The health secretary has faced calls for greater accountability after a judge said he did not publish redacted contracts in accordance with the transparency policy.
Hancock insisted legal cases about transparency returns were “second order” to saving lives and said his officials had been working long hours to procure PPE instead.
He told BBC One’s The Andrew Marr Show: “People can make up their own view about whether I should have told my team to stop buying PPE and spend the time bringing forward those transparency returns by just over a fortnight.
“Or whether I was right to buy the PPE and get it to the front line. You tell me that that is wrong. You can’t. And the reason you can’t is because it was the right thing to do.
“Legal cases about timings of transparency returns are completely second order compared to saving lives.”
“There is no health secretary in history who would have taken the view that they needed to take people off the project of buying PPE in order to ensure that nine months later the Health Secretary didn’t have a slightly bumpy interview on the Marr programme.
“It is not what it is about, Andrew (Marr), it is about doing the right thing.”
A number of government contracts handed out during the pandemic have come under scrutiny in recent months.
On Monday, Dominic Cummings has told a judge that he did not ask for a company run by his “friends” to be awarded a lucrative government contract, adding that he would “never do such a thing”.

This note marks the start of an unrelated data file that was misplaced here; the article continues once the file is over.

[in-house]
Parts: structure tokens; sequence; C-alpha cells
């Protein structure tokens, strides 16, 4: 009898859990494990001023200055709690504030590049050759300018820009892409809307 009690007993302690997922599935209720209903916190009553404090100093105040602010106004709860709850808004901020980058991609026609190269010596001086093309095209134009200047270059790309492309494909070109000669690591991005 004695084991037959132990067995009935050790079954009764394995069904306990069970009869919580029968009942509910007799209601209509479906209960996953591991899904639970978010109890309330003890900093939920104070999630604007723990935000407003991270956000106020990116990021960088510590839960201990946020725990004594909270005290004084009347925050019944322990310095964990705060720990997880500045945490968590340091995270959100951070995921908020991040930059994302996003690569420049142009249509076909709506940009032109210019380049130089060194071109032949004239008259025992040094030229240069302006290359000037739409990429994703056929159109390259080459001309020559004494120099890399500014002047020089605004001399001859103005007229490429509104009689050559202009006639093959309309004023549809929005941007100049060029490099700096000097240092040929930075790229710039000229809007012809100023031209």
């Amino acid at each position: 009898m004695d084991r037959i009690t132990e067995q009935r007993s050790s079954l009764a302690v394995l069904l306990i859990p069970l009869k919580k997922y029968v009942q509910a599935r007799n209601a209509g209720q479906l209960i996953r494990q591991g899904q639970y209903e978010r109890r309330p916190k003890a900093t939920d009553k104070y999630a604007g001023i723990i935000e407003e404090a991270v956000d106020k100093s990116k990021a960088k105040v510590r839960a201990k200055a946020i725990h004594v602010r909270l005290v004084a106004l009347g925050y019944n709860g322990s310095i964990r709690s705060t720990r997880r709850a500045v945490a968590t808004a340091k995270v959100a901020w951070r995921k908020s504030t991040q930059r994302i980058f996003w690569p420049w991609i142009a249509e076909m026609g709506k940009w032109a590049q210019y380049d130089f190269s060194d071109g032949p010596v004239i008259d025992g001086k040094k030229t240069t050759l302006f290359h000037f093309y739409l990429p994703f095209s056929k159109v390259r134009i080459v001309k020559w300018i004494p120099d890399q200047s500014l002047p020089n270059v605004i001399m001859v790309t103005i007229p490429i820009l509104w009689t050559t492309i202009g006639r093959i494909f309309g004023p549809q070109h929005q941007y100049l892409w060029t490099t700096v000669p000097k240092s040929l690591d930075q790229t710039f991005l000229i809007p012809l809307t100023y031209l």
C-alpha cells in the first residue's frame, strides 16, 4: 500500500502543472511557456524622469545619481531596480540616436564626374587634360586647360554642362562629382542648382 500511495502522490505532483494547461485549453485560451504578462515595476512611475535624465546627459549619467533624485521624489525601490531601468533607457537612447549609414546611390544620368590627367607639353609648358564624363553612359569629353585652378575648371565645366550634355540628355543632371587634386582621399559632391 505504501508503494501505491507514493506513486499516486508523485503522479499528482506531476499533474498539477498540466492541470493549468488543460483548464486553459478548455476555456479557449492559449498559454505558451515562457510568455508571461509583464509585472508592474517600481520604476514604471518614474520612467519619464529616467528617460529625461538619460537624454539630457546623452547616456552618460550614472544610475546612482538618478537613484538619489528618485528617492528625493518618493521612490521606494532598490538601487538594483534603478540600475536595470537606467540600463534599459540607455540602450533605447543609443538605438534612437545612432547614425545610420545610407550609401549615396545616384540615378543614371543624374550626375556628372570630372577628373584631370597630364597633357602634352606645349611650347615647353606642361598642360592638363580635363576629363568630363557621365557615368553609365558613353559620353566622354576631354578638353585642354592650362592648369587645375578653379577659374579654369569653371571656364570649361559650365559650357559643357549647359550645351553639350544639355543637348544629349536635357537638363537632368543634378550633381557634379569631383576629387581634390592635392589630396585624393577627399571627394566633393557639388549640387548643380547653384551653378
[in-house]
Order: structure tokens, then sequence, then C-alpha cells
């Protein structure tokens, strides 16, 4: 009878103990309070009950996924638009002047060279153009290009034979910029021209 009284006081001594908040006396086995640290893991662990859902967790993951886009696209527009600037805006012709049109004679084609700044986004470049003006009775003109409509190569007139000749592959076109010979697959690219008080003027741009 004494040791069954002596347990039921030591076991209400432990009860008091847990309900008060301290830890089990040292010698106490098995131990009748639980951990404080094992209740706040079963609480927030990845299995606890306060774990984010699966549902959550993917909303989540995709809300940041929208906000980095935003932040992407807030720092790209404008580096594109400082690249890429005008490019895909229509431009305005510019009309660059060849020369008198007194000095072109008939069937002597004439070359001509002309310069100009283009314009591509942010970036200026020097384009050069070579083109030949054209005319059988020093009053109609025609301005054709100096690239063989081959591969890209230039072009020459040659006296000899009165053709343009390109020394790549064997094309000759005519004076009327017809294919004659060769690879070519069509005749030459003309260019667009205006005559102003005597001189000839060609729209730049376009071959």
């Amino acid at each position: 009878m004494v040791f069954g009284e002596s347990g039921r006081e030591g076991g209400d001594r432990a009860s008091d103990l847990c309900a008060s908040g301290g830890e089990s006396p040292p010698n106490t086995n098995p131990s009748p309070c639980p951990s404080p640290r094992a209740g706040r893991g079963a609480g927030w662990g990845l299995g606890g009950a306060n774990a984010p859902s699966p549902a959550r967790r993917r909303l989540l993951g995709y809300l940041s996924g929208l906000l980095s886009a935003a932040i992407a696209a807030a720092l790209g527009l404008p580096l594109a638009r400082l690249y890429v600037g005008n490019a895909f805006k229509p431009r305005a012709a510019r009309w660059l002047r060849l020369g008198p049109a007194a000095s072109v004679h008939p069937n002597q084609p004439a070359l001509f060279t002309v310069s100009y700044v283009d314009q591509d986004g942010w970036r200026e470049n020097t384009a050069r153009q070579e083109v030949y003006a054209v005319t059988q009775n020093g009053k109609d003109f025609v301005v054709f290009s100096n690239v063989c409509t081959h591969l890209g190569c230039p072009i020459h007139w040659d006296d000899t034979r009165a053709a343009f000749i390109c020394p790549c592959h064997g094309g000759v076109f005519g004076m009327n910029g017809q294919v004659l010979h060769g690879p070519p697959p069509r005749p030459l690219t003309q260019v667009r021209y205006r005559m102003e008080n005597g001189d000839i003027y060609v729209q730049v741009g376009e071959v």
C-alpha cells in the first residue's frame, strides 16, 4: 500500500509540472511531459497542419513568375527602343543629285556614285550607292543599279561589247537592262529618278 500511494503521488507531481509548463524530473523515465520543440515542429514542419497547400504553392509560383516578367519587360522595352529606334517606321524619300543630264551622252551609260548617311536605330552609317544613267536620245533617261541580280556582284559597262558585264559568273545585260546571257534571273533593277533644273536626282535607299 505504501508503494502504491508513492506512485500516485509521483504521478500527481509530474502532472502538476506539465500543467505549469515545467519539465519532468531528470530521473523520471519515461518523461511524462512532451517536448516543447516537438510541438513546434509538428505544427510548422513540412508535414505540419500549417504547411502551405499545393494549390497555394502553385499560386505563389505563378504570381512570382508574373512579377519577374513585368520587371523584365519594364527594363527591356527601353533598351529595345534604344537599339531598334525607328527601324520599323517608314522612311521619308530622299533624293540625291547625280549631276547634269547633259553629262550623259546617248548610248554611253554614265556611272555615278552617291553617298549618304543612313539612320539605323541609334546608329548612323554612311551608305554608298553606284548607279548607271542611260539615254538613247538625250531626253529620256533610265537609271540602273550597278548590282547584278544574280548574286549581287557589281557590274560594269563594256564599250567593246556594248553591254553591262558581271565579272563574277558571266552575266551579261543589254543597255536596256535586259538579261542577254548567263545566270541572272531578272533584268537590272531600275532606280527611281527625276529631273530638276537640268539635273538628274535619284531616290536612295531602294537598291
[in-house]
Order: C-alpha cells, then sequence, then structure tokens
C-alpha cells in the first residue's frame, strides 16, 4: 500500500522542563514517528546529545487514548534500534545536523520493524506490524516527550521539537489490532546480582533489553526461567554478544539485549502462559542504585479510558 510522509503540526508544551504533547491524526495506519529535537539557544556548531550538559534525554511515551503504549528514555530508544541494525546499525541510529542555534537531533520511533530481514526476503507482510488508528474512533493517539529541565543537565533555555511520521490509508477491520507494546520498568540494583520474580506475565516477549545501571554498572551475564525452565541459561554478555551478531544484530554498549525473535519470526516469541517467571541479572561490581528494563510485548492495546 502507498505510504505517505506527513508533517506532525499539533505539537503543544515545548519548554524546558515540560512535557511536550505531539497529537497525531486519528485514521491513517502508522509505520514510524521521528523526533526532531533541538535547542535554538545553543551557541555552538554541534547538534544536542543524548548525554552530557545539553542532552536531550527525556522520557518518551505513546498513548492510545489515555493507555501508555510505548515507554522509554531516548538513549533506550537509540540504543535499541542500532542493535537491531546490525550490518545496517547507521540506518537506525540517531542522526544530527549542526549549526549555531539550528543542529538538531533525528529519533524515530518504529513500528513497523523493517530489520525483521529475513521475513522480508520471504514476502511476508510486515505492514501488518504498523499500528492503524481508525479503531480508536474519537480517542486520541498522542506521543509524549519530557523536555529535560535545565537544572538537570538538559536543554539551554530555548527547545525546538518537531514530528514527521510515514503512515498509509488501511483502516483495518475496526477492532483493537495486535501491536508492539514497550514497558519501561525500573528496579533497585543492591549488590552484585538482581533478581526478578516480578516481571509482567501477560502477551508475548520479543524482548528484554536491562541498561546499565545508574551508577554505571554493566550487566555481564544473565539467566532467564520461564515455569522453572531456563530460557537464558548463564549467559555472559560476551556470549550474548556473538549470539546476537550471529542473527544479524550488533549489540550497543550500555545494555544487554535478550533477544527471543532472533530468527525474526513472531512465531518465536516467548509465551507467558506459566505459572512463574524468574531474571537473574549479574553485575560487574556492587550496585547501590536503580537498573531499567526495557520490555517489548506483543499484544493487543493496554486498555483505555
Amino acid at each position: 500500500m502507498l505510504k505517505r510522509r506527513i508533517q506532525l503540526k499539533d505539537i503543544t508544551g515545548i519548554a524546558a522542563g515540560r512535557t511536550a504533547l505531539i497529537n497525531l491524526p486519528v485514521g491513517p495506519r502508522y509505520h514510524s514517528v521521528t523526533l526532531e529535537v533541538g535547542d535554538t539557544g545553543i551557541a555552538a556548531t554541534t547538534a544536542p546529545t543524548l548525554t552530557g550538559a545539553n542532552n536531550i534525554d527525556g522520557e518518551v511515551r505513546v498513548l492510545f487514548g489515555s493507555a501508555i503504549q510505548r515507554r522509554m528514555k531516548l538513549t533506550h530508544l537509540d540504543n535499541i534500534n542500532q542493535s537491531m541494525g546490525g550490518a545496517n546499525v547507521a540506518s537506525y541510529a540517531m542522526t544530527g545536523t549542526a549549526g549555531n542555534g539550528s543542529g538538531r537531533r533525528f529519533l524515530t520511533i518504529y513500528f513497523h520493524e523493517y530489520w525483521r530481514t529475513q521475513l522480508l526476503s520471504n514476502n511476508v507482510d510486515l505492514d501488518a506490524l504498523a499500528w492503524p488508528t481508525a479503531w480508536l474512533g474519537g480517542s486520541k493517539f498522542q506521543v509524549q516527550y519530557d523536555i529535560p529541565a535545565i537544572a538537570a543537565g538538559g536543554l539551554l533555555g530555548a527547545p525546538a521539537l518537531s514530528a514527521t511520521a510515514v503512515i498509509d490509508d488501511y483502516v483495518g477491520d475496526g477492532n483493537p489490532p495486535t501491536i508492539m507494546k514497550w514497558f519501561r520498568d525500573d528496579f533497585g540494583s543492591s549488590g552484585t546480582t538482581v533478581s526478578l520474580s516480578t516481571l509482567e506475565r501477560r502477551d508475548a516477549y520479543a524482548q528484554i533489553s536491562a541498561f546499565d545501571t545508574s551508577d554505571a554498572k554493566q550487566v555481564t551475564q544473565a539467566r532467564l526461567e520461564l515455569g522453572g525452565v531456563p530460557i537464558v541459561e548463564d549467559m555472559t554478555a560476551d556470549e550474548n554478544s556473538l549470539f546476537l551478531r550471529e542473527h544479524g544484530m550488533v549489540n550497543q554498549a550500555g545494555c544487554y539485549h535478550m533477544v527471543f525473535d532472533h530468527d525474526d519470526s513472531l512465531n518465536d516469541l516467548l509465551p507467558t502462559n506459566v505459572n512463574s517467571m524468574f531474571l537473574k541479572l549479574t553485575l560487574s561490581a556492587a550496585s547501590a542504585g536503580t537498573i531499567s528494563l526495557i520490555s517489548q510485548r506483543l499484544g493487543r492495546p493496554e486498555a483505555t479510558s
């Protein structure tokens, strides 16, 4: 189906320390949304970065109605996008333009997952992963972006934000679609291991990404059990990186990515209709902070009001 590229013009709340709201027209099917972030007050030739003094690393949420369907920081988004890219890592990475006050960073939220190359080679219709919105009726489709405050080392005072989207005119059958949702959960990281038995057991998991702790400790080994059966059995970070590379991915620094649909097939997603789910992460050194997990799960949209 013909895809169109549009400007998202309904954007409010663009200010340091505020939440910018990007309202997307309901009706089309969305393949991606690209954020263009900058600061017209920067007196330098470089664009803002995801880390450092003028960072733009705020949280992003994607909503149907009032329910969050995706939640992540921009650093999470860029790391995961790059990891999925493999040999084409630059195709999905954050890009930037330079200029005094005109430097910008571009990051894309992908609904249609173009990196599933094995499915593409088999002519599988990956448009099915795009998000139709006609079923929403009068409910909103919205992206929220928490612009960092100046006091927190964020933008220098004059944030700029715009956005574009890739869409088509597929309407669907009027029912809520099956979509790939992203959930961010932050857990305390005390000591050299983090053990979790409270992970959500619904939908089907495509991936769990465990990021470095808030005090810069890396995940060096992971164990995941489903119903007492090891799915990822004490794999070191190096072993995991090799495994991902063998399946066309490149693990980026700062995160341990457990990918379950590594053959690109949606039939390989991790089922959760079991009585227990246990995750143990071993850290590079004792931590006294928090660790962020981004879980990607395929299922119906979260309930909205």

The controversial former aide to Boris Johnson was defending the award of the contract to Public First after a campaign group complained of “apparent bias” and took legal action.
The Good Law Project has begun a High Court fight with the Cabinet Office after complaining about the way the contract was awarded to a company with links to Cummings, following the start of the coronavirus crisis nearly a year ago.
Ministers are fighting the claim and Cummings outlined the reasoning behind the contract award in a written witness statement, seen by Justice O’Farrell.
And on Sunday, the Guardian reported that a former neighbour of Hancock is under investigation by the UK’s medical regulator after last year securing lucrative work producing millions of vials for NHS Covid tests.
Responding the report, Labour’s Rachel Reeve, said: “This is extremely worrying and the reasons for handing this contract out in the first place must be investigated and shared in the public interest.
“The government needs to get a grip on the cronyism and waste marring its pandemic procurement.
“It must be far more transparent and publish outstanding contracts and details of the VIP fast lane now.”